Several scenes in this film are so viscerally awkward that everyone in the audience reacted differently. Some people slouched down and could hardly look at the screen, while others laughed out loud with a nervous giggle. It's remarkable how well this feeling of discomfort was translated through the screen. I absolutely loved this movie and believe that anyone will be able to connect with it.

Friday, September 7, 2018

Veritas Vineyard & Winery: Wine Dinner

I had no idea how beautiful the Shenandoah Wine Region in central Virginia is. The next time I want a scenic wine fix, I won't need to fly out to Napa, I'll just drive 3 hours North and enjoy myself. We're fortunate to have several wineries right outside of Winston-Salem, in the Yadkin Valley, but the wines in the Shenandoah Valley blew me away. Afton Mountain Vineyards was a favorite, and if you visit King Family Vineyards on Sunday, they have Polo - quite the spectacle. If you decide to go for north for a special occasion, check out Veritas Vineyard & Winery to see if they're offering a wine dinner. My beau and I recently attended one, and adored every course. I'm already checking the schedule to see when we can return.

Upon your arrival, you're greeted with a flute of bubbly - what's not to love? The property is gorgeous. It's exactly what you think of when you picture a lush vineyard, surrounded by mountains. The servers were gracious and the evening was paced appropriately. After the bubbly settled, we were poured a glass of Saddleback Chardonnay to accompany Rye and Mustard Spaetzle with Chicken Sausage and sauteed greens. We're both spaetzle lovers (they're basically just German noodles or tiny dumplings) and the rye and mustard turned up the flavor. We agreed that every wine pairing was lovely, and I appreciated that this Chardonnay was perfectly balanced between dry and buttery.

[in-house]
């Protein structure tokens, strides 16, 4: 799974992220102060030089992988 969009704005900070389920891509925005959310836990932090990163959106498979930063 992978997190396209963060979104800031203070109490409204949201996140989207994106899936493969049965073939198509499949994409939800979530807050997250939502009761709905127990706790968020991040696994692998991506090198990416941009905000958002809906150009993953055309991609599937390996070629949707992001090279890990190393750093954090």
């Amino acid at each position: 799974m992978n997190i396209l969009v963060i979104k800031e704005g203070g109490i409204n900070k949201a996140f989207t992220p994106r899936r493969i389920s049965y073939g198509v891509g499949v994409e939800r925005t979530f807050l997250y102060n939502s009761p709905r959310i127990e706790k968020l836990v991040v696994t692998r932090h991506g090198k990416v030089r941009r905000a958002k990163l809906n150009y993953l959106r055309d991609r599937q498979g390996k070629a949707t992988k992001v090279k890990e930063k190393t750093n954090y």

The second course was our favorite, hands down. We were both very excited about this dish - Goat Cheese and Corn Bisque, with charred corn and shrimp throughout, which provided a great pop of flavor and texture. It's as if they scraped the corn off the husk, then squeezed every drop of the corn milk into the pot, and married it with the flavor of the goat cheese. It was thick, luscious and amazing! The best dish of the night. The Not Your Grandma's Rosé alongside was perfectly fine, but the bisque stole the show entirely.

You really can't go wrong when you pair a perfectly cooked medium rare steak with a big, bold red. I loved the Vintner's Reserve, a blend of Cabernet Franc, Merlot, Petit Verdot and Malbec. ...but the filet. It was absolutely to die for, and the Tomato Jam alongside was an unexpected, yet delightful flavor combination. The acid from the jam really cut through the unctuousness of the beef. And to cook filets perfectly for 20 people? Not easy to do. If we weren't already thoroughly impressed with the chef, we were now.

Dessert seemed like it was made specifically for us. We're not chocolate people (I know, pick your jaw up off the keyboard!) so the idea of Watermelon Sorbet with Apple Consommé (like a broth) was both a beautiful palate cleanser and a dessert right out of my dreams. I've grown to appreciate a good dessert wine, and the Petit Manseng brought out the warm notes of the apple, and was a beautiful golden color. It reminded me of drinking mead, which is wine made from fermenting honey and water. A stellar way to end the dinner.

A nip of Port later, and we were calling the Uber. The port was an even tastier digestif, that needed nothing more than a mouth to drink it.